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IPO market set to heat up in the second quarter


This year continues to deliver bumper IPOs one after the other, as companies tap both the local and US markets to raise capital at an opportune time.

  • In total, the Australian Securities Exchange (ASX) recorded 113 new listings last year, totalling roughly $5.2 billion. On a global scale, markets raised almost $300 billion through floats in 2020. Despite a pandemic that brought the global economy to a standstill, record low interest rates, a Buy Now Pay Later (BNPL) business phenomenon and a massive push to “go green” helped fuel a raft of start-ups, renewable energy and green tech firms.

    The pandemic-enforced lockdowns also put a rocket under the “gig economy,” that is, a workforce of flexible, temporary, freelancers that connect with customers through online platforms such as Airtasker, Uber, Deliveroo, Uber Eats and DoorDash.

    Airtasker (ASX: ART) was among the most significant raisings so far this year, rising 99.2% from an issue price of 65 cents, to be trading at $1.295 at the time of writing. Airbnb (NYSE: ABNB) the vacation rental platform, made its Nasdaq debut last December at $68. The stock was up as much as 200% on its float price and is trading at US$179.50 at the time of writing.

    ASX upcoming floats and listings in 2021

    Upcoming IPOs to keep an eye out for

    • Coinbase – The largest crypto exchange will list this week on the NYSE. It represents 11% of the whole crypto market.
    • Global Lithium Resources (ASX:GL1 – 10 May) – Its Marble Bar Lithium Project is an emerging lithium discovery in the globally renowned Pilbara region of Western Australia.
    • Lithium Energy (ASX:LEL – 24 May) – Emerging battery minerals company with two projects, the Solaroz Lithium Project in Argentina and the Burke Graphite Project in Queensland.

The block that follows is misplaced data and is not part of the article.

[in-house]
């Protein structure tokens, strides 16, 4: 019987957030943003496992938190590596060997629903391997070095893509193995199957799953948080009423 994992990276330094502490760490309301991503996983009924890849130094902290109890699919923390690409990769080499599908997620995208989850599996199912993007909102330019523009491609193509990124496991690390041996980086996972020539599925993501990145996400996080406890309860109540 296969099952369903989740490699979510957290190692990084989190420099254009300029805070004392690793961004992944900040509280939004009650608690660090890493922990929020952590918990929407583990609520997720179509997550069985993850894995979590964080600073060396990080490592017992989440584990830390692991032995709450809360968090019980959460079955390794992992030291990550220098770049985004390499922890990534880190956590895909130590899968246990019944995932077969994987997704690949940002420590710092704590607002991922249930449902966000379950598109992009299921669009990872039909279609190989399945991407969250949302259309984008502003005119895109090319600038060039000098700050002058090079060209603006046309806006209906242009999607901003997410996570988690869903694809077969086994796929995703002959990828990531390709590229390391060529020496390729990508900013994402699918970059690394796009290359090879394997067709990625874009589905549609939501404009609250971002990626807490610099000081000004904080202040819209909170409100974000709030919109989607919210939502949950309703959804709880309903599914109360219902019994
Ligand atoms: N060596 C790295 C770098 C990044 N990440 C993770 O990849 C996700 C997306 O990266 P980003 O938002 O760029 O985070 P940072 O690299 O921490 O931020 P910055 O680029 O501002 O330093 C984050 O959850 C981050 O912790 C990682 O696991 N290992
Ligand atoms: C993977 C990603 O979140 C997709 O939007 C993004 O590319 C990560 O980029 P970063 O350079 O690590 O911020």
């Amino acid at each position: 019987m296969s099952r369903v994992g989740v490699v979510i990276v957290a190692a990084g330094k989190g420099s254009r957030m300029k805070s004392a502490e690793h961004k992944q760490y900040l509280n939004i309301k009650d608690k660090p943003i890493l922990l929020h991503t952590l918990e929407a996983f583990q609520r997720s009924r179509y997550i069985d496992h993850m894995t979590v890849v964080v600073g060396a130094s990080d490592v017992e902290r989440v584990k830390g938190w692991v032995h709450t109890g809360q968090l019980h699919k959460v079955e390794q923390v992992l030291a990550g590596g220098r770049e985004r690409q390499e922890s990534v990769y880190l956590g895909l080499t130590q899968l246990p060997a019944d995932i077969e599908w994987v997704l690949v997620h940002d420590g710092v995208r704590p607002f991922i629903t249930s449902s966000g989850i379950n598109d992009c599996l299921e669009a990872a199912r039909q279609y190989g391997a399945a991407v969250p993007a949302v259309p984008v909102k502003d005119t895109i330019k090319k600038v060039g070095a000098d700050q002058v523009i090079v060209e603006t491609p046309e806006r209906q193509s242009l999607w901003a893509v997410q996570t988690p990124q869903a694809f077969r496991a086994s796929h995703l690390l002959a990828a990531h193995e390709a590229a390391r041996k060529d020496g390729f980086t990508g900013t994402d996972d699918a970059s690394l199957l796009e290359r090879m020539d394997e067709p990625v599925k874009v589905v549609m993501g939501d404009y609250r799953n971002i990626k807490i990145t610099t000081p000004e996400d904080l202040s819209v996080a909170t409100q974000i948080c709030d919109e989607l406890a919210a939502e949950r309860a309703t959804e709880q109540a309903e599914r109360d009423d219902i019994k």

• Latitude Financial Services (ASX:LFS – 20 Apr) – Consumer finance business in Australia and NZ, with an offering including personal loans, car loans, credit cards and insurance.
    • Mighty Kingdom (ASX:MKL – 21 Apr) – Mighty Kingdom is the largest independent game developer in Australia.
    • PWA Holdings One (ASX:PWR – 27 Apr) – Australia’s third automotive retailer in the public market. The company is listing at an opportune time, with the car market booming. Like Eagers Automotive (ASX:APE), the business includes property ownership.

    Heading to space

    Rumours are swirling, people are talking; something big is about to hit and it’s got Elon Musk written all over it. SpaceX is Musk’s aerospace and space manufacturing and transportation company that has become well-known for its revolutionary space technology.

    Musk’s aim is to reduce space transportation costs to enable the colonisation of Mars. SpaceX manufactures the Falcon 9 and Falcon Heavy launch vehicles, several rocket engines, Dragon cargo and crew spacecraft and Starlink satellites. Its flagship project, the SpaceX Starship, will be the world’s most powerful launch vehicle ever developed: a fully reusable transportation system designed to carry both crew and to the Moon, Mars and beyond.